Handbook of Research on Innovation and Entrepreneurship
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Handbook of Research on Innovation and Entrepreneurship

Edited by David B. Audretsch, Oliver Falck, Stephan Heblich and Adam Lederer

Leading researchers use their outstanding expertise to investigate various aspects in the context of innovation and entrepreneurship such as growth, knowledge production and spillovers, technology transfer, the organization of the firm, industrial policy, financing, small firms and start-ups, and entrepreneurship education as well as the characteristics of the entrepreneur.
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Chapter 3: Entrepreneurship and Rent-Seeking Behavior

Marcus Dejardin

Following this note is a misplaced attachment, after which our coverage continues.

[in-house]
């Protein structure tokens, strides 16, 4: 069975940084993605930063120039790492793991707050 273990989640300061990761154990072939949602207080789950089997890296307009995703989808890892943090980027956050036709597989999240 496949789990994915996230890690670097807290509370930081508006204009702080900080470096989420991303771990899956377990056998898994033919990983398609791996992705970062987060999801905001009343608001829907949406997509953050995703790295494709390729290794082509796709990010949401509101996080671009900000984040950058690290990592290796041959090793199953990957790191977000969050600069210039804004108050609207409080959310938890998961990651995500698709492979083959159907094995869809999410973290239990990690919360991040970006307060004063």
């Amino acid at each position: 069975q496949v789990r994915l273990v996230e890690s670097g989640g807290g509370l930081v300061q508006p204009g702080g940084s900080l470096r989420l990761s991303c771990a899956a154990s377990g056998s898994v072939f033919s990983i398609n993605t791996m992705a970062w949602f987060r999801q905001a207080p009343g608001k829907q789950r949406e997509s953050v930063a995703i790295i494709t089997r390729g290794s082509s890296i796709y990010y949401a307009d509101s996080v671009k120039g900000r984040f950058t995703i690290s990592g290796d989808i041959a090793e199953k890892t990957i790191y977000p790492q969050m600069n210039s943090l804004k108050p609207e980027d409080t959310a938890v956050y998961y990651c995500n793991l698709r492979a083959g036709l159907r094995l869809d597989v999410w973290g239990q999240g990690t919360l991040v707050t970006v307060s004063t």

Marcus Dejardin Entrepreneurship is now pervasively recognized in economic theory for its contribution in carrying innovation into the economic process and, consequently, in feeding economic growth (Aghion and Howitt, 1992; Carree and Thurik, 2003). Ceteris paribus, different entrepreneurial endowments may explain different rhythms of growth between nations. Among the theoretical discussions of the several conditions entering the ceteris paribus assumption, one appears tremendously fruitful. It relates to the allocation of entrepreneurial resources between more or less socially productive activities. All activities in a maximizing economy are not equally conducive to production and economic growth. Some can even affect growth negatively. The idea is linked with the concept of rentseeking behavior. The connections between entrepreneurship and rent-seeking behavior constitute the topic of this chapter. Having defined the general framework and employed concepts, we shall discuss the allocation of entrepreneurs between different types of economic projects (in other words, between innovative entrepreneurship and rent-seeking), as well as the explicative factors of this allocation. A dynamic set-up follows where interactions between project categories and relations to growth are scanned. We conclude by briefly examining some policy implications. INTRODUCING ENTREPRENEURSHIP AND RENT-SEEKING BEHAVIOR Assuming that the individual arbitrage between different remunerative occupations ends up, in all cases, in the development of socially productive activities, the economy is sketched as a strict income economy. Maximizing individuals exploit their skills as best they can. Moreover, in a perfectly competitive economy, private and social benefits coincide. Now, let us introduce an activity that is remunerated by transfers....

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